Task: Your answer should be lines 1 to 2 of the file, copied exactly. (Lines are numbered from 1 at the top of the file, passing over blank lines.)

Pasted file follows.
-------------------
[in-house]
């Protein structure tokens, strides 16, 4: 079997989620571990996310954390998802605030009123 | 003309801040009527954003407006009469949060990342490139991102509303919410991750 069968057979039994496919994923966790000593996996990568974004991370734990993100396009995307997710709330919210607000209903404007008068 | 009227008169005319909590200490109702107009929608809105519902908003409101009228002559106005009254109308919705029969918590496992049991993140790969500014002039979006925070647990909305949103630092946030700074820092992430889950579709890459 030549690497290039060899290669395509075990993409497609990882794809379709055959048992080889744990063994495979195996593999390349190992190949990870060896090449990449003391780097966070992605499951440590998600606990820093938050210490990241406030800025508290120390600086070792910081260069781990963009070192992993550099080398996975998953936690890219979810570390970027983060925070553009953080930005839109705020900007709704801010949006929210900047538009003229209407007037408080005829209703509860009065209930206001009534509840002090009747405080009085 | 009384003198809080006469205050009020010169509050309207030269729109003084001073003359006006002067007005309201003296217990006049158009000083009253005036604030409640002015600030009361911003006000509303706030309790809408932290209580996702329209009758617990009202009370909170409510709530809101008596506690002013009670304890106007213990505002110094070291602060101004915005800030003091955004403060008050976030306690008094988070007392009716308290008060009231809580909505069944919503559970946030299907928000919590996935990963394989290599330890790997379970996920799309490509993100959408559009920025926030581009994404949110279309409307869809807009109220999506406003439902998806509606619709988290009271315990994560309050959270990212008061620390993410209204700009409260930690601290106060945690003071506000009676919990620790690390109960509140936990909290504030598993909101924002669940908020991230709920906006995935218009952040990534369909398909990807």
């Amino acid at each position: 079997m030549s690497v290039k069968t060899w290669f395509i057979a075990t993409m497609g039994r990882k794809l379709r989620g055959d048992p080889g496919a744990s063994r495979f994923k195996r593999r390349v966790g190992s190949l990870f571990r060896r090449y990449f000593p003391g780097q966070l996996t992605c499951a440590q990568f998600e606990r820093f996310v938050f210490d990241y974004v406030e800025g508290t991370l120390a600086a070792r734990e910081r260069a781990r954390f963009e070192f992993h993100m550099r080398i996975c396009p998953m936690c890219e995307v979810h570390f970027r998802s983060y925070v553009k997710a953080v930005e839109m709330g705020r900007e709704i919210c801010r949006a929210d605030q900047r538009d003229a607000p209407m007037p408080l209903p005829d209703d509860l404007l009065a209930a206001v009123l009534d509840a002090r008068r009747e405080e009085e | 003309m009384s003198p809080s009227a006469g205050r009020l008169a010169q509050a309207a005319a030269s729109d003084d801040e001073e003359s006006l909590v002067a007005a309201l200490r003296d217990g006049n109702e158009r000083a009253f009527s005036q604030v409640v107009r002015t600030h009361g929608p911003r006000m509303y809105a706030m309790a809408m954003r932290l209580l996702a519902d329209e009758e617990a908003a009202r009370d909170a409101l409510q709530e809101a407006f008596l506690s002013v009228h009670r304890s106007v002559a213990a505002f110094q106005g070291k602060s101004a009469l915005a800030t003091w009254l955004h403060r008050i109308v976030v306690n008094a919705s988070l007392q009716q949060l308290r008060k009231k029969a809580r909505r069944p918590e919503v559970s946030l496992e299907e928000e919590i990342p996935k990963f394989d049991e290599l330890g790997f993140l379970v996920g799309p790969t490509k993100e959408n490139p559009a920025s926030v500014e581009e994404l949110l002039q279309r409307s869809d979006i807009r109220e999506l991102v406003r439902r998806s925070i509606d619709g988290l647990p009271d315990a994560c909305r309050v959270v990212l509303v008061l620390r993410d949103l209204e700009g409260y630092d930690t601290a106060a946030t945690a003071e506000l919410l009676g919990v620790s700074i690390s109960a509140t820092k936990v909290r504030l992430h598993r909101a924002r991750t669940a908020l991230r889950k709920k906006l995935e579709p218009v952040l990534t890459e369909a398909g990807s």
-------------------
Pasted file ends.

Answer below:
[in-house]
């Protein structure tokens, strides 16, 4: 079997989620571990996310954390998802605030009123 | 003309801040009527954003407006009469949060990342490139991102509303919410991750 069968057979039994496919994923966790000593996996990568974004991370734990993100396009995307997710709330919210607000209903404007008068 | 009227008169005319909590200490109702107009929608809105519902908003409101009228002559106005009254109308919705029969918590496992049991993140790969500014002039979006925070647990909305949103630092946030700074820092992430889950579709890459 030549690497290039060899290669395509075990993409497609990882794809379709055959048992080889744990063994495979195996593999390349190992190949990870060896090449990449003391780097966070992605499951440590998600606990820093938050210490990241406030800025508290120390600086070792910081260069781990963009070192992993550099080398996975998953936690890219979810570390970027983060925070553009953080930005839109705020900007709704801010949006929210900047538009003229209407007037408080005829209703509860009065209930206001009534509840002090009747405080009085 | 009384003198809080006469205050009020010169509050309207030269729109003084001073003359006006002067007005309201003296217990006049158009000083009253005036604030409640002015600030009361911003006000509303706030309790809408932290209580996702329209009758617990009202009370909170409510709530809101008596506690002013009670304890106007213990505002110094070291602060101004915005800030003091955004403060008050976030306690008094988070007392009716308290008060009231809580909505069944919503559970946030299907928000919590996935990963394989290599330890790997379970996920799309490509993100959408559009920025926030581009994404949110279309409307869809807009109220999506406003439902998806509606619709988290009271315990994560309050959270990212008061620390993410209204700009409260930690601290106060945690003071506000009676919990620790690390109960509140936990909290504030598993909101924002669940908020991230709920906006995935218009952040990534369909398909990807």